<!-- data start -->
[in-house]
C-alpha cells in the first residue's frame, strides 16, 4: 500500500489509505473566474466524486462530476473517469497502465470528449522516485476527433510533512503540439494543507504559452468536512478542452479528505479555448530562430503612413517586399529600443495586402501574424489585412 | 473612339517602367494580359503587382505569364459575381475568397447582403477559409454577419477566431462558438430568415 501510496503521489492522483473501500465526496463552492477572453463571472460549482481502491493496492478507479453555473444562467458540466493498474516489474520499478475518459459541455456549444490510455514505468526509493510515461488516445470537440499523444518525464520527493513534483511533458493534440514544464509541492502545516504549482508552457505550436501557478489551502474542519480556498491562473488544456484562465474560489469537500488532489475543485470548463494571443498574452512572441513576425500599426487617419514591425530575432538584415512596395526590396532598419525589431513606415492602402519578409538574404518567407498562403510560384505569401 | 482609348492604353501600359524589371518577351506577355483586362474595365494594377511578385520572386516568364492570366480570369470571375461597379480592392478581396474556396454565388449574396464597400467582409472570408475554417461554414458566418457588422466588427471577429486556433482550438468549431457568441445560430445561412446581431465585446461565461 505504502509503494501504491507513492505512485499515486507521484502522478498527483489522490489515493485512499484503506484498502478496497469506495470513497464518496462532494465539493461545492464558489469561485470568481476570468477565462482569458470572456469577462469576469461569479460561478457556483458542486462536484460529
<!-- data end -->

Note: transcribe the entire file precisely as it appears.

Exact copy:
[in-house]
C-alpha cells in the first residue's frame, strides 16, 4: 500500500489509505473566474466524486462530476473517469497502465470528449522516485476527433510533512503540439494543507504559452468536512478542452479528505479555448530562430503612413517586399529600443495586402501574424489585412 | 473612339517602367494580359503587382505569364459575381475568397447582403477559409454577419477566431462558438430568415 501510496503521489492522483473501500465526496463552492477572453463571472460549482481502491493496492478507479453555473444562467458540466493498474516489474520499478475518459459541455456549444490510455514505468526509493510515461488516445470537440499523444518525464520527493513534483511533458493534440514544464509541492502545516504549482508552457505550436501557478489551502474542519480556498491562473488544456484562465474560489469537500488532489475543485470548463494571443498574452512572441513576425500599426487617419514591425530575432538584415512596395526590396532598419525589431513606415492602402519578409538574404518567407498562403510560384505569401 | 482609348492604353501600359524589371518577351506577355483586362474595365494594377511578385520572386516568364492570366480570369470571375461597379480592392478581396474556396454565388449574396464597400467582409472570408475554417461554414458566418457588422466588427471577429486556433482550438468549431457568441445560430445561412446581431465585446461565461 505504502509503494501504491507513492505512485499515486507521484502522478498527483489522490489515493485512499484503506484498502478496497469506495470513497464518496462532494465539493461545492464558489469561485470568481476570468477565462482569458470572456469577462469576469461569479460561478457556483458542486462536484460529